• Suppose your friend says the same thing and so on…
    1. If the process of asking to borrow the book goes on forever, I’ll never get the book
    2. If I get the book, the process that led to me getting it can’t have gone on forever

Somewhere down the line of requests to borrow the book, someone had the book without having to borrow it. It’s easy to see how this analogy applies to the Kalam – if the arrival of the current event/book required infinitely many prior events, it would have never arrived. You cannot traverse an actual infinity. If the current event/book did arrive, the process that led to it couldn’t have gone on forever.

Another example of the physical impossibility of an actually infinite number of items is the following. Suppose that there is one particle of some type for every positive whole number (integer) – we can think of these as comprising a mathematical set in which we’ve numbered the particles. The number of particles is aleph null and represents a so-called countable infinity. Suppose this type of particle is not stable and thus half of the particles decay in some time interval. One could think of the number of particles in this set as now consisting of the even integers. But one can also reach a contradictory answer that the number of particles is the same as the original by proving mathematically that the number of even, positive integers is the same as the number of positive integers.

This mathematical proof is quite simply done by showing a one-to-one correspondence between the elements in the set. For every integer in the original set, there is one integer in the set of even integers (2,4,6, …) obtained by just doubling the original value. Thus, the number of particles in each set is mathematically identical even though half of the original particles underwent decay. After we wait another half-life, half of the remaining particles have now decayed so the set would consist of particles (4,8,12, …). However it can also be mathematically proven that the number of positive integers that are multiples of 4 is identical to the number of positive integers. Have the number of particles been reduced or not? We reach contradictory results – no matter how many half-lifes we wait, the number of particles is the unchanged and has been reduced as per the usual physics equation. Thus, dealing with the actually infinite in reality would violate the laws of physics.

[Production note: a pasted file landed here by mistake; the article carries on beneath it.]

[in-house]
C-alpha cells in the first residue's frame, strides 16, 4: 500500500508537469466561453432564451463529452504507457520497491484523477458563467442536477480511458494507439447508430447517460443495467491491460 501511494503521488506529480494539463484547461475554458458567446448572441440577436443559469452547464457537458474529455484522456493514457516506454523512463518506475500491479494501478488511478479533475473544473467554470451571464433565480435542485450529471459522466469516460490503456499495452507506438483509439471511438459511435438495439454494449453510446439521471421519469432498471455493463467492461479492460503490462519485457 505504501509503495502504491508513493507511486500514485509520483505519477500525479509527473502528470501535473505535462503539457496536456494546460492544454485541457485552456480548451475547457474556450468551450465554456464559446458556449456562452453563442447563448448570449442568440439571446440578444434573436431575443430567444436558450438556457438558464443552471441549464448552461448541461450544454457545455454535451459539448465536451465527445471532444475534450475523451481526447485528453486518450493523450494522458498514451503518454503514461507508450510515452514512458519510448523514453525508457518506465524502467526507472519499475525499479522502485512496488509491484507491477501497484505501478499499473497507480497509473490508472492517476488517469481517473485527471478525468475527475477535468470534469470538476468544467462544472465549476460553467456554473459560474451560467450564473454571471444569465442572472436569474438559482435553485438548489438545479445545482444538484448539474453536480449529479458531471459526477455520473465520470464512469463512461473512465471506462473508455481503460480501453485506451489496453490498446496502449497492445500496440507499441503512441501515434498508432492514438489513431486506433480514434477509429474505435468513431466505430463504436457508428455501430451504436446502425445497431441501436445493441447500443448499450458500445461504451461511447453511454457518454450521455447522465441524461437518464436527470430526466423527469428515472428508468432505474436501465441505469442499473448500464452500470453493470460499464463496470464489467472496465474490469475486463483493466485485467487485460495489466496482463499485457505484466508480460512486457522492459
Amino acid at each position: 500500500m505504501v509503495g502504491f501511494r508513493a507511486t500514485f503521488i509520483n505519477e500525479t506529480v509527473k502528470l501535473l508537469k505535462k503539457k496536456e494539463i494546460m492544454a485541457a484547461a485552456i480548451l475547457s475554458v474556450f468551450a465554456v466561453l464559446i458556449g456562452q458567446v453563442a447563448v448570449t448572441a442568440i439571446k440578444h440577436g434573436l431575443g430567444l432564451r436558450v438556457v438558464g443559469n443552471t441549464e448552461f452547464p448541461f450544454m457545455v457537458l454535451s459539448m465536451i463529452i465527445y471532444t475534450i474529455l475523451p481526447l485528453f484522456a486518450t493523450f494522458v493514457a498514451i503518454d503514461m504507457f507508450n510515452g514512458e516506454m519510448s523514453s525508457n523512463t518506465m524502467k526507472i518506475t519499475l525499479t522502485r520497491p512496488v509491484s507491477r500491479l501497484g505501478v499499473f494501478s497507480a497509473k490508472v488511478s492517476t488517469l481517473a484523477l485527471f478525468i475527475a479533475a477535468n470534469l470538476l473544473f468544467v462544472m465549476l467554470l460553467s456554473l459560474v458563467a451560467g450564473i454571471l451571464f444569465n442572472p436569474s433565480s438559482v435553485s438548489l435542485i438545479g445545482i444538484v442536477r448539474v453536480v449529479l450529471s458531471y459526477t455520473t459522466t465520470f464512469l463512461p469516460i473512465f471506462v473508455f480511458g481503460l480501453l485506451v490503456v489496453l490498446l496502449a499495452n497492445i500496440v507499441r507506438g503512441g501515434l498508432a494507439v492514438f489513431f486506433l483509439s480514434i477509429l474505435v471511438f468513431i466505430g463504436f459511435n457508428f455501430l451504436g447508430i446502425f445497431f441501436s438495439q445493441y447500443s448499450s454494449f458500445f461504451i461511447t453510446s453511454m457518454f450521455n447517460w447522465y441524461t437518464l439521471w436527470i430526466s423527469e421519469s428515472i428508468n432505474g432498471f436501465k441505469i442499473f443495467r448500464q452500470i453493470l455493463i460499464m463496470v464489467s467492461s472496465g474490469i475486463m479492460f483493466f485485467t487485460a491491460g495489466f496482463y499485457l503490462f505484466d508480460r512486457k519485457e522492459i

Philosopher Alexander Pruss offers at 6 arguments in support of premise 2 of the Kalam – that there couldn’t have been an infinite number of past events. Although he thinks actual infinities might be possible in general, he doesn’t think an infinite causal chain is possible. “This strengthens the Kalaam argument by showing that the premises can be weakened: the Kalaam argument only needs the kind of causal anti-infinitism that I now cautiously accept.”

Objection: But doesn’t Christianity require that God has lived through an infinite number of events?